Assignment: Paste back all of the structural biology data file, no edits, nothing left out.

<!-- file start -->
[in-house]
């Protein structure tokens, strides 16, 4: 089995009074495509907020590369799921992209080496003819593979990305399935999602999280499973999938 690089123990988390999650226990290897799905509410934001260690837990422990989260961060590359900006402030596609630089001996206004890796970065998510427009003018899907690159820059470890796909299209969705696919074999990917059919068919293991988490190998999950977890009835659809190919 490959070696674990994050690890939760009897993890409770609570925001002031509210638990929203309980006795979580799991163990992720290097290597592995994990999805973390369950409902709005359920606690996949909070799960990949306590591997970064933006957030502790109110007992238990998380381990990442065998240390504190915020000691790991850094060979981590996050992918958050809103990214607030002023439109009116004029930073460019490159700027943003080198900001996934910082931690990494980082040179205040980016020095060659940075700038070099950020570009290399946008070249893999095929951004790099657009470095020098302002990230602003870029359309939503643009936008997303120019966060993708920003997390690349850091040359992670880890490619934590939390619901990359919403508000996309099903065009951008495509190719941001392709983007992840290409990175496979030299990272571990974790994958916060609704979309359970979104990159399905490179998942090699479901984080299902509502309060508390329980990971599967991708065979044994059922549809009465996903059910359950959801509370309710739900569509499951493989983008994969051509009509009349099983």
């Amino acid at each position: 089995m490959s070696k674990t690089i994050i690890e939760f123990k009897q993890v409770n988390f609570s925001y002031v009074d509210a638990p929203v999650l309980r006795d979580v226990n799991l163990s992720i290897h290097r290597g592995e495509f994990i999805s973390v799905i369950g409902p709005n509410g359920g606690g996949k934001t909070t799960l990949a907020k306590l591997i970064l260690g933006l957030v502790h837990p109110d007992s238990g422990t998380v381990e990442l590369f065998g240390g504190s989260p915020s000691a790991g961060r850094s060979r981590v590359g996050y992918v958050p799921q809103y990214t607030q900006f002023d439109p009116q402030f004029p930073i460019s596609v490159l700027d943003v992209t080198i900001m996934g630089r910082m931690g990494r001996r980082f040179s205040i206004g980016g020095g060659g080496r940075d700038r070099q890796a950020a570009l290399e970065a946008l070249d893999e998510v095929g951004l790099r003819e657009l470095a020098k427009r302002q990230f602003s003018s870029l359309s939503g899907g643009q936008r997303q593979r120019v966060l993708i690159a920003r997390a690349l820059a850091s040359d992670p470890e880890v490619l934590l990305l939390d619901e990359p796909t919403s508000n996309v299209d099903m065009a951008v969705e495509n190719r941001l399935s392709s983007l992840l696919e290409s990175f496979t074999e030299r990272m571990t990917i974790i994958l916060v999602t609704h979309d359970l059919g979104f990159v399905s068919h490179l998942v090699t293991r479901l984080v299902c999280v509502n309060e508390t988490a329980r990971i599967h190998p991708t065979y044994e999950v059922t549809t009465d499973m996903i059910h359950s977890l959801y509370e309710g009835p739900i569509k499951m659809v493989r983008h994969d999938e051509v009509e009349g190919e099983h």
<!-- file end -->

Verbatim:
[in-house]
């Protein structure tokens, strides 16, 4: 089995009074495509907020590369799921992209080496003819593979990305399935999602999280499973999938 690089123990988390999650226990290897799905509410934001260690837990422990989260961060590359900006402030596609630089001996206004890796970065998510427009003018899907690159820059470890796909299209969705696919074999990917059919068919293991988490190998999950977890009835659809190919 490959070696674990994050690890939760009897993890409770609570925001002031509210638990929203309980006795979580799991163990992720290097290597592995994990999805973390369950409902709005359920606690996949909070799960990949306590591997970064933006957030502790109110007992238990998380381990990442065998240390504190915020000691790991850094060979981590996050992918958050809103990214607030002023439109009116004029930073460019490159700027943003080198900001996934910082931690990494980082040179205040980016020095060659940075700038070099950020570009290399946008070249893999095929951004790099657009470095020098302002990230602003870029359309939503643009936008997303120019966060993708920003997390690349850091040359992670880890490619934590939390619901990359919403508000996309099903065009951008495509190719941001392709983007992840290409990175496979030299990272571990974790994958916060609704979309359970979104990159399905490179998942090699479901984080299902509502309060508390329980990971599967991708065979044994059922549809009465996903059910359950959801509370309710739900569509499951493989983008994969051509009509009349099983």
């Amino acid at each position: 089995m490959s070696k674990t690089i994050i690890e939760f123990k009897q993890v409770n988390f609570s925001y002031v009074d509210a638990p929203v999650l309980r006795d979580v226990n799991l163990s992720i290897h290097r290597g592995e495509f994990i999805s973390v799905i369950g409902p709005n509410g359920g606690g996949k934001t909070t799960l990949a907020k306590l591997i970064l260690g933006l957030v502790h837990p109110d007992s238990g422990t998380v381990e990442l590369f065998g240390g504190s989260p915020s000691a790991g961060r850094s060979r981590v590359g996050y992918v958050p799921q809103y990214t607030q900006f002023d439109p009116q402030f004029p930073i460019s596609v490159l700027d943003v992209t080198i900001m996934g630089r910082m931690g990494r001996r980082f040179s205040i206004g980016g020095g060659g080496r940075d700038r070099q890796a950020a570009l290399e970065a946008l070249d893999e998510v095929g951004l790099r003819e657009l470095a020098k427009r302002q990230f602003s003018s870029l359309s939503g899907g643009q936008r997303q593979r120019v966060l993708i690159a920003r997390a690349l820059a850091s040359d992670p470890e880890v490619l934590l990305l939390d619901e990359p796909t919403s508000n996309v299209d099903m065009a951008v969705e495509n190719r941001l399935s392709s983007l992840l696919e290409s990175f496979t074999e030299r990272m571990t990917i974790i994958l916060v999602t609704h979309d359970l059919g979104f990159v399905s068919h490179l998942v090699t293991r479901l984080v299902c999280v509502n309060e508390t988490a329980r990971i599967h190998p991708t065979y044994e999950v059922t549809t009465d499973m996903i059910h359950s977890l959801y509370e309710g009835p739900i569509k499951m659809v493989r983008h994969d999938e051509v009509e009349g190919e099983h």